Made possible by an insight derived from Einstein's theory of general relativity where gravity is seen to be able to bend space, the MicroFUN Microlensing Project recognises that when light passes by the presence of a massive object such as a star, rays of light do not travel in straight line as we expect but warps or bends according to the gravitational pull of the object it has encountered. This effect can be measured so that when a planet happens to pass in front of a star the planet's gravity will behave like a lens focusing the light rays causing a temporary sharp increase in the brightness and apparent position of the star. These changes are then documented and recorded by both professional and amateur astronomers all around the world including several scientists working here in New Zealand who via the Internet can share their data as soon as they receive it. New information is now instantly available to any one who asks.

In practical terms projects like MicroFUN demonstrate how technology is redefining our world. In ways never imagined the Internet allows us to seriously embrace the visionary mission statement of the starship Enterprise. Science fiction has become science fact. Here the spirit of co-operation and goodwill really does ensure that by acting together human beings can explore strange new worlds; seek out new life and new civilizations; and boldly go where no man has gone before.

Saturday, August 16, 2008

Famous for 15 Minutes

The declaration in 1968 by American pop artist Andy Warhol that, "in future everybody will be world famous for 15 minutes", anticipates the fleeting condition of celebrity where length of media attention is determined by the attention span of the audience.

Warhol's comment recognises the ability of the media to produce short term disposable celebrities where the otherwise ordinary and unspectacular are turned into transient "superstars".

A recent recontextualisation of Warhol's observation, reflecting the questionable achievments of online social networking such as blogging, asserts "On the Web, everyone will be famous to fifteen people".

Legend in your own lunchbox.

Friday, August 15, 2008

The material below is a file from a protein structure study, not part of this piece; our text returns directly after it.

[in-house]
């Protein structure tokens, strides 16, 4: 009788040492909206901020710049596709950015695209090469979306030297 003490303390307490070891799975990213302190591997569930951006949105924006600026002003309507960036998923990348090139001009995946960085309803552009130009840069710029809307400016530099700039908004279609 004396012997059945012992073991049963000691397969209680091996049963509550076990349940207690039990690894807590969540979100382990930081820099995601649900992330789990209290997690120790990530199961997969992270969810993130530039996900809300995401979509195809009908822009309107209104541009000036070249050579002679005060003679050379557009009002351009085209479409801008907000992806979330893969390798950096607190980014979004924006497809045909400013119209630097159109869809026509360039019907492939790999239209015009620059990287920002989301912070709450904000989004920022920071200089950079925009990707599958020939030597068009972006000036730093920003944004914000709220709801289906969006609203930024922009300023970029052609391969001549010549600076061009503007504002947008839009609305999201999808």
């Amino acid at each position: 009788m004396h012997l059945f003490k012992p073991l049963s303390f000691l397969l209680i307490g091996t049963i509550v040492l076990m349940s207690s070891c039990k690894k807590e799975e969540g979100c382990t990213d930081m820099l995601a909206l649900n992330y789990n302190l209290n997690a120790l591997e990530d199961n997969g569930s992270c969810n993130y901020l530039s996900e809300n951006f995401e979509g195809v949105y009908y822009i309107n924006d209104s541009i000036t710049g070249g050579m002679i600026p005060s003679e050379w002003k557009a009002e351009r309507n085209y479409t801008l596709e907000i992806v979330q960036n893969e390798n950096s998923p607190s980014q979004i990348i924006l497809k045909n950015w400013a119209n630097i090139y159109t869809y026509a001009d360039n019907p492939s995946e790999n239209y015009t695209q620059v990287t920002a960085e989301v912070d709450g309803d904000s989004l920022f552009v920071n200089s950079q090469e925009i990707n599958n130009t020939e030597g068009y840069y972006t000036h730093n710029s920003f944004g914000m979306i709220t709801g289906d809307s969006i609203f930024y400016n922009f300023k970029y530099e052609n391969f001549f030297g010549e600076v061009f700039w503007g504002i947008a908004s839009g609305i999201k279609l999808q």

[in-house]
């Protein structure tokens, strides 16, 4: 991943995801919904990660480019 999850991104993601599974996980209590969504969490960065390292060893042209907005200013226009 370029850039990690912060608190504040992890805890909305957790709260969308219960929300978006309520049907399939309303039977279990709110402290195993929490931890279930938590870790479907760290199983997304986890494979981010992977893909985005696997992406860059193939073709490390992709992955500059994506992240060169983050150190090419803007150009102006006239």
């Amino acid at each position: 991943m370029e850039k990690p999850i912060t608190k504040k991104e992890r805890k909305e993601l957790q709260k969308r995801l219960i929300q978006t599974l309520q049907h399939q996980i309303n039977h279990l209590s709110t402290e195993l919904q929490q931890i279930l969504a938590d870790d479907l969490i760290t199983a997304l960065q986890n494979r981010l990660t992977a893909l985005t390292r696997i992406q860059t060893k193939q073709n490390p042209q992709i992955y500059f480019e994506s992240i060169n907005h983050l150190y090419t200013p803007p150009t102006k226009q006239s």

Why Gallileo is way cooler than Bill Gates

Astronomer with astrolabe 15th century woodcut

The astrolabe is an ancient astronomical computer used for solving problems relating to time and the position of the Sun and stars in the sky. To use an astrolabe an astronomer drew the sky on the face of the instrument and marked it so positions in the sky can be found. The moveable components of the astrolabe were then adjusted to the required date and time. Once set, the entire sky, both visible and invisible, was able to be represented allowing a number of astronomical problems such as the calculation of time during the day or night, the timing of celestial events like sunrise or sunset to be accurately figured in a very visual way.

And all in a world without Microsoft.

Saturday, July 26, 2008

That's One Small Step for Man, One Giant Leap in Libraryland

Giant steps are what you take
Walking on the moon
I hope my legs don't break
Walking on the moon
We could walk forever
Walking on the moon

from Regatta de Blanc by The Police, 1979

Forty years ago today, (well 39 to be precise, give or take a week) on 21 July 1969, watched by a global television audience of millions, Neil Armstrong stepped off the ladder of the lunar landing module, Eagle and bounced into the pages of world history. "That's one small step for man, one giant leap for mankind", he said. Clear as anything I remember the black and white photograph of the surface of the moon imprinted with an astronaut's boot mark on the cover of National Geographic magazine which I read, unsupervised in the "Adult Area" at the Porirua Public Library. Fascinating. Walking on the moon. Imagine that. Having the ability to negotiate and then explore an unknown world.

The adventure in libraryland begins.